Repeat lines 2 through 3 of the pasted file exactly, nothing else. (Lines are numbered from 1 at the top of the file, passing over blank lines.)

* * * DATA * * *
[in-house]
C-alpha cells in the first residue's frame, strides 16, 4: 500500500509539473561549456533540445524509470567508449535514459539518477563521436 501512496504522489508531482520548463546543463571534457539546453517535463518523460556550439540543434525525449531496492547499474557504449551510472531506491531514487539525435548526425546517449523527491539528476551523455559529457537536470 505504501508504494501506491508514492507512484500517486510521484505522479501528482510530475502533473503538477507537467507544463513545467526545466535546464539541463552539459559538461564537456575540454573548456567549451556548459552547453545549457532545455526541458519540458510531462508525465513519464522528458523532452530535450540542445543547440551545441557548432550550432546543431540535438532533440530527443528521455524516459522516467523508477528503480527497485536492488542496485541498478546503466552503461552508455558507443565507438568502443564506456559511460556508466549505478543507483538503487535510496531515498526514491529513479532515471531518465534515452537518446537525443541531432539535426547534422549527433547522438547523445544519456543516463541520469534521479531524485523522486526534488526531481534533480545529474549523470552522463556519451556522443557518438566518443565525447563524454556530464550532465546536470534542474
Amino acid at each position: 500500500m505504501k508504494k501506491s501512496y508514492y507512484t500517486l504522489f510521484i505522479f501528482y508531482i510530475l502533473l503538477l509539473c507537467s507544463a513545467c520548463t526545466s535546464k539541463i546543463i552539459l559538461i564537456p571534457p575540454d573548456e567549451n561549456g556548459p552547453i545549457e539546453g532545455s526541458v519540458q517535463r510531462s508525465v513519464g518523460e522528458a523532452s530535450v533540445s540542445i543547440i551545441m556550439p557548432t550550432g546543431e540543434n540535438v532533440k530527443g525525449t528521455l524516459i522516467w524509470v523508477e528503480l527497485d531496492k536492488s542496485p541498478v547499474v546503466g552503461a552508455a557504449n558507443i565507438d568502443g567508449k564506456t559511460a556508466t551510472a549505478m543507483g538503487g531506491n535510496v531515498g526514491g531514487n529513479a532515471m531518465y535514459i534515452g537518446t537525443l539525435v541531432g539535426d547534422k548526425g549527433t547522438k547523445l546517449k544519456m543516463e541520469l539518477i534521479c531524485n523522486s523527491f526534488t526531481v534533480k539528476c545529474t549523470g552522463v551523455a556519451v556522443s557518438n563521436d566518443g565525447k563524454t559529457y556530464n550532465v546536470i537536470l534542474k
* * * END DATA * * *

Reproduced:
C-alpha cells in the first residue's frame, strides 16, 4: 500500500509539473561549456533540445524509470567508449535514459539518477563521436 501512496504522489508531482520548463546543463571534457539546453517535463518523460556550439540543434525525449531496492547499474557504449551510472531506491531514487539525435548526425546517449523527491539528476551523455559529457537536470 505504501508504494501506491508514492507512484500517486510521484505522479501528482510530475502533473503538477507537467507544463513545467526545466535546464539541463552539459559538461564537456575540454573548456567549451556548459552547453545549457532545455526541458519540458510531462508525465513519464522528458523532452530535450540542445543547440551545441557548432550550432546543431540535438532533440530527443528521455524516459522516467523508477528503480527497485536492488542496485541498478546503466552503461552508455558507443565507438568502443564506456559511460556508466549505478543507483538503487535510496531515498526514491529513479532515471531518465534515452537518446537525443541531432539535426547534422549527433547522438547523445544519456543516463541520469534521479531524485523522486526534488526531481534533480545529474549523470552522463556519451556522443557518438566518443565525447563524454556530464550532465546536470534542474
Amino acid at each position: 500500500m505504501k508504494k501506491s501512496y508514492y507512484t500517486l504522489f510521484i505522479f501528482y508531482i510530475l502533473l503538477l509539473c507537467s507544463a513545467c520548463t526545466s535546464k539541463i546543463i552539459l559538461i564537456p571534457p575540454d573548456e567549451n561549456g556548459p552547453i545549457e539546453g532545455s526541458v519540458q517535463r510531462s508525465v513519464g518523460e522528458a523532452s530535450v533540445s540542445i543547440i551545441m556550439p557548432t550550432g546543431e540543434n540535438v532533440k530527443g525525449t528521455l524516459i522516467w524509470v523508477e528503480l527497485d531496492k536492488s542496485p541498478v547499474v546503466g552503461a552508455a557504449n558507443i565507438d568502443g567508449k564506456t559511460a556508466t551510472a549505478m543507483g538503487g531506491n535510496v531515498g526514491g531514487n529513479a532515471m531518465y535514459i534515452g537518446t537525443l539525435v541531432g539535426d547534422k548526425g549527433t547522438k547523445l546517449k544519456m543516463e541520469l539518477i534521479c531524485n523522486s523527491f526534488t526531481v534533480k539528476c545529474t549523470g552522463v551523455a556519451v556522443s557518438n563521436d566518443g565525447k563524454t559529457y556530464n550532465v546536470i537536470l534542474k